Bolivia was under Spain’s rule for hundreds of years, so, like the majority of Latin American countries, Bolivian culture has obvious Spanish influence. However, after the revolution of 1952 that gained Bolivia its independence, nationalistic reforms led to a cultural reawakening of the folklore and traditions of the native peoples. Because of this, Bolivia’s music is culturally linked to its indigenous peoples but also blends in Spanish influence.
The “Diablada,” which has a specific type of dance to accompany it, is a good example of this fusion. This type of song and dance is a mixture of religious theater brought from Spain and traditional Andean religious ceremonies. “Diablo” means devil in Spanish. The “devil dancers” dance with symbols of Bolivian mythology as the whistle blower, dressed as Archangel Michael, leads them. In the dance, the seven deadly sins are personified along with angels and demons, but traditional Bolivian mythology is also represented in animal representations.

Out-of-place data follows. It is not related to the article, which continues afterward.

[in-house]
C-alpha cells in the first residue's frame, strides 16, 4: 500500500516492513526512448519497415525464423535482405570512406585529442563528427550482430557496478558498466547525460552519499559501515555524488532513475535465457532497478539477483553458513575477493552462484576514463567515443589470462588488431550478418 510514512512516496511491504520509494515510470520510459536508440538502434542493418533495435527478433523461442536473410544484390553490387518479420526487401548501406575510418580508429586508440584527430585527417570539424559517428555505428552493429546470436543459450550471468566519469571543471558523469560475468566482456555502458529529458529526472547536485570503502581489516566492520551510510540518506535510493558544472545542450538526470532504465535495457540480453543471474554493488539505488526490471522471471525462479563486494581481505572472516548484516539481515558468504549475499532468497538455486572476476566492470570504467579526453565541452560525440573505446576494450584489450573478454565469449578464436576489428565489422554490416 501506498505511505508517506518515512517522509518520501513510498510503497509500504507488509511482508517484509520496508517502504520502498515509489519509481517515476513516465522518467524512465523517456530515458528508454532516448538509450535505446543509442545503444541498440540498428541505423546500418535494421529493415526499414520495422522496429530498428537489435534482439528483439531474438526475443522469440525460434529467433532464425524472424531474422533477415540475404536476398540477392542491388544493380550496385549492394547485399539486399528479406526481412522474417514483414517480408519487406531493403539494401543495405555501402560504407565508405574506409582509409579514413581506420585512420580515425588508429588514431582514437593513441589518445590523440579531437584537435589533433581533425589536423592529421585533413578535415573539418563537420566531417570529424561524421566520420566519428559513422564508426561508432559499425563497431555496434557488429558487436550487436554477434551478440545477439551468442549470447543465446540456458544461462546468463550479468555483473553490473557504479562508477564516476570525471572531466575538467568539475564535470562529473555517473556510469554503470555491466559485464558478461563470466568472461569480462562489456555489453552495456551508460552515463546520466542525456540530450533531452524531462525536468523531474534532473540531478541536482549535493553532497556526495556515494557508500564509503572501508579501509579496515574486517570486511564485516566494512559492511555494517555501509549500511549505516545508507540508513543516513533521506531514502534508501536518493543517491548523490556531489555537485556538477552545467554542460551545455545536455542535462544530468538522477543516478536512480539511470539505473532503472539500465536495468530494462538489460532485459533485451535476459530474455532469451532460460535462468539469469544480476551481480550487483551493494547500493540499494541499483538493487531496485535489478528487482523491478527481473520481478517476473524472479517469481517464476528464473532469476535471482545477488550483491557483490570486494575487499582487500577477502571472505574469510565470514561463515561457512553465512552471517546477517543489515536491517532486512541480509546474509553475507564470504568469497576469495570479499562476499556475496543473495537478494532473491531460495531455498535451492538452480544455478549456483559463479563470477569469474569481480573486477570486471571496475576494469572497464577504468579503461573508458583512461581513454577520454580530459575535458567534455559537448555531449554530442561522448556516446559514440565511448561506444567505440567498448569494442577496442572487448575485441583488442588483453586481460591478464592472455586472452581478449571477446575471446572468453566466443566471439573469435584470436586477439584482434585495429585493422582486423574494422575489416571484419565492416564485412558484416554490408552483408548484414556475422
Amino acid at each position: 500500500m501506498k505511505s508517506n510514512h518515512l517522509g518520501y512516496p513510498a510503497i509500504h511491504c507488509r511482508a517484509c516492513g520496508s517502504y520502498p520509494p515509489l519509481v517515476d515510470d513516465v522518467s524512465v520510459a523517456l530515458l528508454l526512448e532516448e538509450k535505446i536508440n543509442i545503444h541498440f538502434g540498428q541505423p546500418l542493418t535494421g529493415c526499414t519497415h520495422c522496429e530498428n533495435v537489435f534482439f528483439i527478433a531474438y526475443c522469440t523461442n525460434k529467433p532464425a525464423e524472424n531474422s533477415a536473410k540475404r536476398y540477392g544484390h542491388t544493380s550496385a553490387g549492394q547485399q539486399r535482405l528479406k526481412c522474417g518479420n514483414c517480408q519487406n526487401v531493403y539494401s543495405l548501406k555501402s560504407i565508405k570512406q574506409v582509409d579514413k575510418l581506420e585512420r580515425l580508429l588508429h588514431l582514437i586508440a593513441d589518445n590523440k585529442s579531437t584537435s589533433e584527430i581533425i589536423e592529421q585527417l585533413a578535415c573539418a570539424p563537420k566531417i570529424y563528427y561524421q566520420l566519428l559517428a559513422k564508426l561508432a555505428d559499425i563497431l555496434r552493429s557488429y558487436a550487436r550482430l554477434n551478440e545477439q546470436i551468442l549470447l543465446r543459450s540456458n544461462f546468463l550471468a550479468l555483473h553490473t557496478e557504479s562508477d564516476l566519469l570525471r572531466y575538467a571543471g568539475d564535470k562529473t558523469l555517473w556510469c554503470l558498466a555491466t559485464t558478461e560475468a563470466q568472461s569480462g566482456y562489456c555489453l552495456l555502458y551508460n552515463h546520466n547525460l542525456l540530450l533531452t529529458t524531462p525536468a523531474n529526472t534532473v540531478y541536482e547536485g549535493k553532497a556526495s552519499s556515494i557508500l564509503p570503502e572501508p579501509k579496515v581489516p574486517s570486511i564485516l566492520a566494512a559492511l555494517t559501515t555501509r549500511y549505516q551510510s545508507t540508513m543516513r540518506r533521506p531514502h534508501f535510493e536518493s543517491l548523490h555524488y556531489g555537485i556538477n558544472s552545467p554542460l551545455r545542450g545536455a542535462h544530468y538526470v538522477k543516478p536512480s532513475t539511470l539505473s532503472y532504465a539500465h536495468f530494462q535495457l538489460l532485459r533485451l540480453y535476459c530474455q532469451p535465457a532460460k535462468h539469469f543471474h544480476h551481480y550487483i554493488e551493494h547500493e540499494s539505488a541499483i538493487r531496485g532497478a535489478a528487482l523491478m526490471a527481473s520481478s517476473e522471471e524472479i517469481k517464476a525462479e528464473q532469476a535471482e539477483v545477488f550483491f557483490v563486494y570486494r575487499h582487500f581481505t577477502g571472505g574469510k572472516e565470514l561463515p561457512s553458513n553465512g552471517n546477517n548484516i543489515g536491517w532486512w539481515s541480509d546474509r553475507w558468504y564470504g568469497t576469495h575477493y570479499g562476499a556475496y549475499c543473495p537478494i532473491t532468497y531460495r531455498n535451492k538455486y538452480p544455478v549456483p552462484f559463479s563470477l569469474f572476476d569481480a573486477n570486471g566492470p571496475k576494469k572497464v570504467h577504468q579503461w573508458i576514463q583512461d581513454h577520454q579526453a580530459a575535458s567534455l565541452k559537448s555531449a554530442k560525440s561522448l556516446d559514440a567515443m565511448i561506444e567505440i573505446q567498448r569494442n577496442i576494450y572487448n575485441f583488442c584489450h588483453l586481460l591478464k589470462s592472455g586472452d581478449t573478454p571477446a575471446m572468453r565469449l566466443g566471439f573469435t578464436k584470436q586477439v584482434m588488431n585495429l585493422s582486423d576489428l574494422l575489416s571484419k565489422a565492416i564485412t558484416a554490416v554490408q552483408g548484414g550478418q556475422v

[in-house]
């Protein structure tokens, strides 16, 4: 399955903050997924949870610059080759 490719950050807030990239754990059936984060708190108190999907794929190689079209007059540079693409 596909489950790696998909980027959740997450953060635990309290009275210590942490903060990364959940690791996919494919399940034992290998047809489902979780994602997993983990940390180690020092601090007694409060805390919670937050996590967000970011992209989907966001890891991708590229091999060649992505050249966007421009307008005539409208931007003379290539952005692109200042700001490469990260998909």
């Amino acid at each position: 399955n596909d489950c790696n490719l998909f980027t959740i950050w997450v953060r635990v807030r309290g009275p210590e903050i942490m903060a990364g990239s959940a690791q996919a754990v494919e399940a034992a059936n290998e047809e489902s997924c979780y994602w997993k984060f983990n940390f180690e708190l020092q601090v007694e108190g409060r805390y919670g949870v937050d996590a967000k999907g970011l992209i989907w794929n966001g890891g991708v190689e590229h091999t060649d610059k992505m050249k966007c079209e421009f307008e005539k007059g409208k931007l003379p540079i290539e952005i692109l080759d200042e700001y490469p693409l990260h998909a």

The “Diablada” uses traditional Bolivian folk instruments like the quena, a vertical flute, and the zampoña, a pan flute made from reeds. The music has two parts: the first of which is know as the March and the second part is the Devil’s Mecapaqueña.
The origin of the Diablada is Oruro, the third smallest state in Bolivia. Oruro is famous for the Carnaval de Oruro and, because of this huge event, is called the Folklore Capital of Bolivia.